The Athena X-ray Observatory: Community Support Portal

  • Athena: revealing the Hot and Energetic Universe

    Athena: revealing the Hot and Energetic Universe

  • Where are the hot baryons and how do they evolve?

  • Reveal the causes and effects of cosmic feedback

  • Track obscured accretion through the epoch of galaxy formation

  • Understand the physics of accretion onto compact objects

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Search WHIM 15 02 17Abstract: "We present the results from the Suzaku satellite of the surrounding region of a galaxy cluster, A2744, at z = 0.3. To search for oxygen emission lines from the warm-hot intergalactic medium (WHIM), we analyzed X-ray spectra from two northeast regions 2.2–3.3 and 3.3– 4.4 Mpc from the center of the cluster, which offers the first test on the presence of a WHIM near the typical accretion shock radius (∼ 2r200) predicted by hydrodynamical simulations. For the 2.2–3.3 Mpc region, the spectral fit significantly (99.2% significance) improved when we include O VII and O VIII lines in the spectral model. A comparable WHIM surface brightness was obtained in the 3.3–4.4 Mpc region and the redshift of O VIII line is consistent with z = 0.3 within errors. The present results support that the observed soft X-ray emission originated from the WHIM. However, considering both statistical and systematic uncertainties, O VIII detection in the northeast regions was marginal. The surface brightness of the O VIII line in 10−7photons cm−2 s−1 arcmin−2 was measured to be 2.7 ± 1.0, 2.1 ± 1.2 for the 2.2–3.3, 3.3– 4.4 Mpc regions, giving the upper limit on the baryon overdensity of δ = 319(< 443), 283(< 446), respectively. This is comparable with previous observations of cluster outskirts and their theoretical predictions. The future prospect for WHIM detection using the Athena X-IFU microcalorimeter is briefly discussed here. In addition, we also derived the ICM temperature distribution of A2744 to detect a clear discontinuity at the location of the radio relic. This suggests that the cluster has undergone strong shock heating by mass accretion along the filament."

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Advanced Telescope for High Energy Astrophysics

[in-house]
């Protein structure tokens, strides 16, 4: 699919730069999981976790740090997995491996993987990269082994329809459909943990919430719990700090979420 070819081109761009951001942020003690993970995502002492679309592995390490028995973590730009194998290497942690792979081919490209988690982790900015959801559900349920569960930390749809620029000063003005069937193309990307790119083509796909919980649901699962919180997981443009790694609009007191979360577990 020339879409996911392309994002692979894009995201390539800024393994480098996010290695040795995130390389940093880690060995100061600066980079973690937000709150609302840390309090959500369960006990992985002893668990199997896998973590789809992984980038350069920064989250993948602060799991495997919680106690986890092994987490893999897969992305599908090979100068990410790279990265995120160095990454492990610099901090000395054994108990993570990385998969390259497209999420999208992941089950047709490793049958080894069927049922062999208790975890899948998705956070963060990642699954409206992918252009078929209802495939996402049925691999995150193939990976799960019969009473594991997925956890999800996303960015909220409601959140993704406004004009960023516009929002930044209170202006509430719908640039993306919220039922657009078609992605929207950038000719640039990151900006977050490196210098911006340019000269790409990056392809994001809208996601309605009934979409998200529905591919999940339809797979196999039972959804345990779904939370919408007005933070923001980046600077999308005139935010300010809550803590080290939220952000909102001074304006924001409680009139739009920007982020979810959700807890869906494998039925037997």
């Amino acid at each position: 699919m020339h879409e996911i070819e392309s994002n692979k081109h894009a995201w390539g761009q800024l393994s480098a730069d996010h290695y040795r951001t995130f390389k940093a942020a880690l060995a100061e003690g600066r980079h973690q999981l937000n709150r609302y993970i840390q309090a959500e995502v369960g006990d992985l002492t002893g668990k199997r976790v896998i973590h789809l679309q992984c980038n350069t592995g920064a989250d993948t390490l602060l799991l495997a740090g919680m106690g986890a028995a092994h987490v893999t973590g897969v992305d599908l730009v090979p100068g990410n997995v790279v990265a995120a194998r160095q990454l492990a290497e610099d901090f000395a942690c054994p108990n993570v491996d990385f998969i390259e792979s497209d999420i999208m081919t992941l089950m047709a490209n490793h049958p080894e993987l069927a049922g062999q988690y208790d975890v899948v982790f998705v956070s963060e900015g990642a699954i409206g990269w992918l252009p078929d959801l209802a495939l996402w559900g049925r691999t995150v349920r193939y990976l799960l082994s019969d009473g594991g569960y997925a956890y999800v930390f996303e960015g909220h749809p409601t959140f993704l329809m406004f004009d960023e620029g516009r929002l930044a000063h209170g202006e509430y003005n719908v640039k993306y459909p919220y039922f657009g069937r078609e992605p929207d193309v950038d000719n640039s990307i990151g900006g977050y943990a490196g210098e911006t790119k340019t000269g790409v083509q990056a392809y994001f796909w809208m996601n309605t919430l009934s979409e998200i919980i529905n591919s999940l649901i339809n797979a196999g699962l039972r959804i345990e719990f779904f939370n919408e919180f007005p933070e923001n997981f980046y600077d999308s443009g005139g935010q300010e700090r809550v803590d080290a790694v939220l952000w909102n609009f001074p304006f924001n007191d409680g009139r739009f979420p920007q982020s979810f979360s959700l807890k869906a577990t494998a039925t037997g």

Athena (Advanced Telescope for High ENergy Astrophysics) is the X-ray observatory mission selected by ESA, within its Cosmic Vision 2015-2025 programme, to address the Hot and Energetic Universe scientific theme. It is the second L(large)-class mission within that programme and is due for launch in early 2030s.

Athena will study how hot baryons assemble into groups and clusters of galaxies, determine their chemical enrichment across cosmic time, measure their mechanical energy and characterise the missing baryons which are expected to reside in intergalactic filamentary structures. At the same time, it will study the physics of accretion into compact objects, find the earliest accreting supermassive black holes and trace their growth even when in very obscured environment, and show how they influence the evolution of galaxies and clusters through feedback processes. Athena will also have a fast target of opportunity observational capability, enabling studies and usage of GRBs and other transient phenomena. As an observatory, Athena will offer vital information on high-energy phenomena on all classes of astrophysical objects, from solar system bodies to the most distant objects known. See Science chapter for more details.

Athena will consist of a single large-aperture grazing-incidence X-ray telescope, utilizing a novel technology (High-performance Si pore optics) developed in Europe, with 12m focal length and 5 arcsec HEW on-axis angular resolution. The focal plane contains two instruments. One is the Wide Field Imager (WFI) providing sensitive wide field imaging and spectroscopy and high count-rate capability. The other one is the X-ray Integral Field Unit (X-IFU) delivering spatially resolved high-resolution X-ray spectroscopy over a limited field of view. See Mission chapter for more details.

With its unparalleled capabilities, Athena will be a truly transformational observatory, operating in conjunction with other large observatories across the electromagnetic spectrum available in the late 2020s (like ALMA, ELT, JWST, SKA, CTA, etc).